He seems to know nothing about all the spoils of the war, including electric generators removed from towns like Agaro having been carried away. He has not even heard about who went to the 2016 Rio Olympics and represented the country in the swimming competition and who made Ethiopia, the country with a long history in Olympic competitions, a laughing matter.

Ato Abey Tsehay, who is considered as the political mastermind steering the wheel of leadership from his back seat, was trying to present himself as the most loyal to his party. He should feel the actual burden of responsibility more heavily than the others.

Ato Bereket Simon, who had just returned from Gondar, is believed to have squarely faced and assessed what the people have told him openly and straight forward. And this is not without a reason. Ato Bereket was better informed about what is going on on the ground. He must have realised that the people have conquered their fear and have aired their disrespect to anybody who is not living up to their oath or responsibility.

However, he was the only one out of them all who hit the right cord when he said that people of each constituency, according to the law, can demand to draw back his voting voice and request to have a “vote of confidence” session, like any democratic nation. Where he fell short, however, was how this withdrawal process could be carried out without the free press.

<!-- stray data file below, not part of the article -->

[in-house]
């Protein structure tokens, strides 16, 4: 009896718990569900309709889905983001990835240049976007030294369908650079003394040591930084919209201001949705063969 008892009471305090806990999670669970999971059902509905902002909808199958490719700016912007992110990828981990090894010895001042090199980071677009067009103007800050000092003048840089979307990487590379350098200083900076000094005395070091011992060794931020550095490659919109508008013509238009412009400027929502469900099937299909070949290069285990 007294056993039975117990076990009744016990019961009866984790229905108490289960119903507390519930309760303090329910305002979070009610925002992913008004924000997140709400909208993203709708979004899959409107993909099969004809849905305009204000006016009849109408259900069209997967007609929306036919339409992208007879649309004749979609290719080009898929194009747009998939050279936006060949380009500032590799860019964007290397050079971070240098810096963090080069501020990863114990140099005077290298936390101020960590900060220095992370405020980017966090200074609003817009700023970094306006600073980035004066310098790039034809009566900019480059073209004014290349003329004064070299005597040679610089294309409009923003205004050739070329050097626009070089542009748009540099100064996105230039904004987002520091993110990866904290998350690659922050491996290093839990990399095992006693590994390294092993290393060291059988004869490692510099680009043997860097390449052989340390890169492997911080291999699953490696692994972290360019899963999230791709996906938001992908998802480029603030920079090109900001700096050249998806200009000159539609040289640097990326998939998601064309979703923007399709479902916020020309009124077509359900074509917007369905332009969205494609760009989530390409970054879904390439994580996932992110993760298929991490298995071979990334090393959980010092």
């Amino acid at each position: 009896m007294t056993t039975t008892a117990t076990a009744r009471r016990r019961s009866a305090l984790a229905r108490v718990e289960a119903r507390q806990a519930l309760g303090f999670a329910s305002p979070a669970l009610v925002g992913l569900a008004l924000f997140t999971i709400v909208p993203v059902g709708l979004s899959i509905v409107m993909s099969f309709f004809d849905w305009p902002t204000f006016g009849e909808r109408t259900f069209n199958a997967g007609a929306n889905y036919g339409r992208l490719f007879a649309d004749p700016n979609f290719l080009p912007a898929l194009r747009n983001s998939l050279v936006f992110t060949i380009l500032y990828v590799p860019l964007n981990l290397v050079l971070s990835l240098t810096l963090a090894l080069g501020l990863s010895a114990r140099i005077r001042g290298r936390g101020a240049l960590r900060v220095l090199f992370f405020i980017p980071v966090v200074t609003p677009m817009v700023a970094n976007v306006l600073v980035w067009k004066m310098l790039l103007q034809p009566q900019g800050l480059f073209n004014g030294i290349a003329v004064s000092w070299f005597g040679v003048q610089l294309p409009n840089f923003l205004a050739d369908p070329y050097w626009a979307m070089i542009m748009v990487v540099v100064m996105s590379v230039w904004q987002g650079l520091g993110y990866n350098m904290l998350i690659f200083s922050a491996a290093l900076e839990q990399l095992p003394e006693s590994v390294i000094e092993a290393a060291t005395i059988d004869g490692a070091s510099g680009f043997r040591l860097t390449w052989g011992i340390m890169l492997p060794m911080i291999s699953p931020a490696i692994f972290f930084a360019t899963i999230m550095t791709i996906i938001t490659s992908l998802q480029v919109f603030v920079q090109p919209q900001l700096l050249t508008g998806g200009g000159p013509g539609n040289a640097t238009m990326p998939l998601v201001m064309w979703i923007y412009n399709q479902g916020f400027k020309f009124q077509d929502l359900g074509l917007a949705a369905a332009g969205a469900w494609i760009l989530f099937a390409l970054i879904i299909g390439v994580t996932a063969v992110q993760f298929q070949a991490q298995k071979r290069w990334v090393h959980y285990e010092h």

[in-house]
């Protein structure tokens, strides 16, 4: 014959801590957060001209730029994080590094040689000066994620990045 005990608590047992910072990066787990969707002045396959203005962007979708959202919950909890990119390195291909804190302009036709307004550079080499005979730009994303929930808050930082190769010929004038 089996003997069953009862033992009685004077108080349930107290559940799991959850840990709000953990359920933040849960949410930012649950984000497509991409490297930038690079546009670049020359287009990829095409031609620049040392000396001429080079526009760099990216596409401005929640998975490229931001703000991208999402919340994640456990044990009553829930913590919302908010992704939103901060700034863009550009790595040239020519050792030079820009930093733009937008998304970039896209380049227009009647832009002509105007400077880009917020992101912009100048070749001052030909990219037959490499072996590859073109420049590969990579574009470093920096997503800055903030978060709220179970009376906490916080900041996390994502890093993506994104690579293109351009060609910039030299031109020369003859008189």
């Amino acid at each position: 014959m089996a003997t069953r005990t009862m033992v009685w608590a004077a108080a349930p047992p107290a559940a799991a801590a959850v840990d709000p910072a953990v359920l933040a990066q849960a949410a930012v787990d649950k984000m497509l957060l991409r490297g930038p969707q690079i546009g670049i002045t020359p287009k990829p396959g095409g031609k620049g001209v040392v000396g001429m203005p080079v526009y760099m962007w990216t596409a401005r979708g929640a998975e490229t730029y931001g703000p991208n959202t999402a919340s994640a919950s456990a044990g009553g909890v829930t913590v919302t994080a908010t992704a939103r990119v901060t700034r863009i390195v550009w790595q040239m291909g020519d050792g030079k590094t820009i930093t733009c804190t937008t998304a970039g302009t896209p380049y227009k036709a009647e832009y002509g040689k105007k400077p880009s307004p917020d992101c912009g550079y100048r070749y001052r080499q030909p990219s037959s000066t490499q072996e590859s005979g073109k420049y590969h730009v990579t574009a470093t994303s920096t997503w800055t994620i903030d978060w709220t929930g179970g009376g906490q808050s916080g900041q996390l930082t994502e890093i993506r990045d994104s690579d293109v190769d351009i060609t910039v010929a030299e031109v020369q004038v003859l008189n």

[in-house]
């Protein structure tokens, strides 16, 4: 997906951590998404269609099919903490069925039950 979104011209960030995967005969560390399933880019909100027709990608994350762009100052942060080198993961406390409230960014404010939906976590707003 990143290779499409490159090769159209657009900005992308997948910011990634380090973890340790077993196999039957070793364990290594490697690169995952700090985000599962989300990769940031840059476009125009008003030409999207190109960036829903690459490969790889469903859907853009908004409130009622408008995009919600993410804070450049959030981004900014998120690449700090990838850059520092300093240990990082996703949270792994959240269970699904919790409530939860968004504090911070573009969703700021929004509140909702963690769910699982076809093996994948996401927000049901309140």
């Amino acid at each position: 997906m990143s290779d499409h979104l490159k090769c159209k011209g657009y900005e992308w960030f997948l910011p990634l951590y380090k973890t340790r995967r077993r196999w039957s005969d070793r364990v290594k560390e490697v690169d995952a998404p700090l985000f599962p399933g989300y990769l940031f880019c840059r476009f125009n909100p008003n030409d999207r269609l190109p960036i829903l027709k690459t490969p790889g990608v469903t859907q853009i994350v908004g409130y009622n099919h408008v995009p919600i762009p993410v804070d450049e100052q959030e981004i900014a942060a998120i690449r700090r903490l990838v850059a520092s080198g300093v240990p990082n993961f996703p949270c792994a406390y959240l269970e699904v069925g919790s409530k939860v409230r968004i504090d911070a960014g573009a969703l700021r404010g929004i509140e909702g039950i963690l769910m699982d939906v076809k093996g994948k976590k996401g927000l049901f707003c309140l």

Of course, that does not mean there is no press at all. There is the EBC multiple channel that serves to pour down its gutters from only one source. We are not expecting free press. What we need is the freedom and security of reporters to ask at least professional questions. Officials must give replies and not hang up telephone calls from reporters. We are now used to excuses by these officials to be busy attending a conference or a meeting. That is obviously a lame excuse because almost every office at any time of the day cannot and should not be preoccupied with meetings and conferences, as if they are paid for doing only that.

According to the four party members of the panel, the EPRDF executive committee has conducted the deepest assessment of the last 15 years’ performance achievement, aiming to reach the crux of the whole problem and take the appropriate corrective measures wherever it may be necessary. Similar thorough evaluations would be carried out throughout the lines of hierarchies. Some may hope or speculate that a few demotions occur – or to put in its right perspective, a few faces may change or shift placements.

Unfortunately, however, none of the panellists told us what coefficients or performance assessment criteria will be used. We do not know if these assessment conferences are measured by the number of hours spent by the members holding meetings or workshops, or by one person expressing everything he feels, quoting or repeating what another has earlier said.

What kind of a paradigm shift should we expect, apart from the same trend of up and down for the sake of giving the impression of renewal?

By GIRMA FEyissa

Published on Sep 20,2016 [ Vol 17 ,No 855]